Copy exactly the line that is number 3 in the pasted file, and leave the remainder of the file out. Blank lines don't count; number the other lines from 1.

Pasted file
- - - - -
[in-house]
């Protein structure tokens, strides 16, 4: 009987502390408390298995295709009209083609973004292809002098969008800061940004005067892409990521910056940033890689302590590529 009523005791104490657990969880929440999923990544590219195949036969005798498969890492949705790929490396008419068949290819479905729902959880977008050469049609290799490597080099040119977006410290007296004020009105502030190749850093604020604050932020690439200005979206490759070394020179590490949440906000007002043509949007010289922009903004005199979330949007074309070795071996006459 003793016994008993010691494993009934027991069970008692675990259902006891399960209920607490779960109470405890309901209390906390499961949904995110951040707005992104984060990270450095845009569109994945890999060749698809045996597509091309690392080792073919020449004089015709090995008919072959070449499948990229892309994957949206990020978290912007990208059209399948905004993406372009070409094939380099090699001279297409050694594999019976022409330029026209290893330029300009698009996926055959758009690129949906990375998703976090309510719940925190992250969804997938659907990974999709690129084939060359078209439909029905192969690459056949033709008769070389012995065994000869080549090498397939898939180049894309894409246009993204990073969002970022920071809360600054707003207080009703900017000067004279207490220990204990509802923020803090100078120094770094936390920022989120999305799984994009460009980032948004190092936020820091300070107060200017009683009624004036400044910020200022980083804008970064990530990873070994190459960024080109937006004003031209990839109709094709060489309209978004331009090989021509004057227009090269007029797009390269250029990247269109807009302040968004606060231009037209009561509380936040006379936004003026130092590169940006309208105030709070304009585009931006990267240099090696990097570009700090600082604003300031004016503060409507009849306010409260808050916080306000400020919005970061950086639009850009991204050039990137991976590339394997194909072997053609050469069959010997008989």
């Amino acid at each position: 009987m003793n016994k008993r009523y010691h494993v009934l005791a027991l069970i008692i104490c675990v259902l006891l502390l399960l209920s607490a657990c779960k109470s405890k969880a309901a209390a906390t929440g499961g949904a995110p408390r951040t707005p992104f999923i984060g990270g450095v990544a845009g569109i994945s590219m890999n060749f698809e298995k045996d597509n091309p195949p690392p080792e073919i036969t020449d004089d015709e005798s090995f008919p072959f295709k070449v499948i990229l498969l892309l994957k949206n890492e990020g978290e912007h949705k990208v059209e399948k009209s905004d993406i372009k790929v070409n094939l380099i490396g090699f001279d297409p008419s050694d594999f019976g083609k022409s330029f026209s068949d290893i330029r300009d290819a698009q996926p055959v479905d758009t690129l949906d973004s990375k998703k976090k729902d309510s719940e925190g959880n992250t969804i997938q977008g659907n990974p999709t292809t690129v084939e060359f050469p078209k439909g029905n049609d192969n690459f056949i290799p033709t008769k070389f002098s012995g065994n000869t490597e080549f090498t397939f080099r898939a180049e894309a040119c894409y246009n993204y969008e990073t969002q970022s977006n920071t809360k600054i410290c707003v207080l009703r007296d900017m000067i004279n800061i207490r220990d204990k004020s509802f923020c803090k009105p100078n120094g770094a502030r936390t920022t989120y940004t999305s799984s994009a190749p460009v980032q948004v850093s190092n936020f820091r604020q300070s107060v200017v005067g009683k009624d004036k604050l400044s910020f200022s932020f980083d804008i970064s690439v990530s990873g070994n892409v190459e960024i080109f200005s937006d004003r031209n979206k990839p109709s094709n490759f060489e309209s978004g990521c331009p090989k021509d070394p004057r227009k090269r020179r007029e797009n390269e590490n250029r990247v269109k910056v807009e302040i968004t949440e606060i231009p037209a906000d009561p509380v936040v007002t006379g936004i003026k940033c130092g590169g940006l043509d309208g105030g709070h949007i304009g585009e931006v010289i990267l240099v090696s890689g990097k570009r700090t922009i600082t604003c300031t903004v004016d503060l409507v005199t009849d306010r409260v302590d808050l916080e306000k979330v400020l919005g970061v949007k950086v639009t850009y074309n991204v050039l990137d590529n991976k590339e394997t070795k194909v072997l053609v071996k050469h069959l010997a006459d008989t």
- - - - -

């Amino acid at each position: 009987m003793n016994k008993r009523y010691h494993v009934l005791a027991l069970i008692i104490c675990v259902l006891l502390l399960l209920s607490a657990c779960k109470s405890k969880a309901a209390a906390t929440g499961g949904a995110p408390r951040t707005p992104f999923i984060g990270g450095v990544a845009g569109i994945s590219m890999n060749f698809e298995k045996d597509n091309p195949p690392p080792e073919i036969t020449d004089d015709e005798s090995f008919p072959f295709k070449v499948i990229l498969l892309l994957k949206n890492e990020g978290e912007h949705k990208v059209e399948k009209s905004d993406i372009k790929v070409n094939l380099i490396g090699f001279d297409p008419s050694d594999f019976g083609k022409s330029f026209s068949d290893i330029r300009d290819a698009q996926p055959v479905d758009t690129l949906d973004s990375k998703k976090k729902d309510s719940e925190g959880n992250t969804i997938q977008g659907n990974p999709t292809t690129v084939e060359f050469p078209k439909g029905n049609d192969n690459f056949i290799p033709t008769k070389f002098s012995g065994n000869t490597e080549f090498t397939f080099r898939a180049e894309a040119c894409y246009n993204y969008e990073t969002q970022s977006n920071t809360k600054i410290c707003v207080l009703r007296d900017m000067i004279n800061i207490r220990d204990k004020s509802f923020c803090k009105p100078n120094g770094a502030r936390t920022t989120y940004t999305s799984s994009a190749p460009v980032q948004v850093s190092n936020f820091r604020q300070s107060v200017v005067g009683k009624d004036k604050l400044s910020f200022s932020f980083d804008i970064s690439v990530s990873g070994n892409v190459e960024i080109f200005s937006d004003r031209n979206k990839p109709s094709n490759f060489e309209s978004g990521c331009p090989k021509d070394p004057r227009k090269r020179r007029e797009n390269e590490n250029r990247v269109k910056v807009e302040i968004t949440e606060i231009p037209a906000d009561p509380v936040v007002t006379g936004i003026k940033c130092g590169g940006l043509d309208g105030g709070h949007i304009g585009e931006v010289i990267l240099v090696s890689g990097k570009r700090t922009i600082t604003c300031t903004v004016d503060l409507v005199t009849d306010r409260v302590d808050l916080e306000k979330v400020l919005g970061v949007k950086v639009t850009y074309n991204v050039l990137d590529n991976k590339e394997t070795k194909v072997l053609v071996k050469h069959l010997a006459d008989t």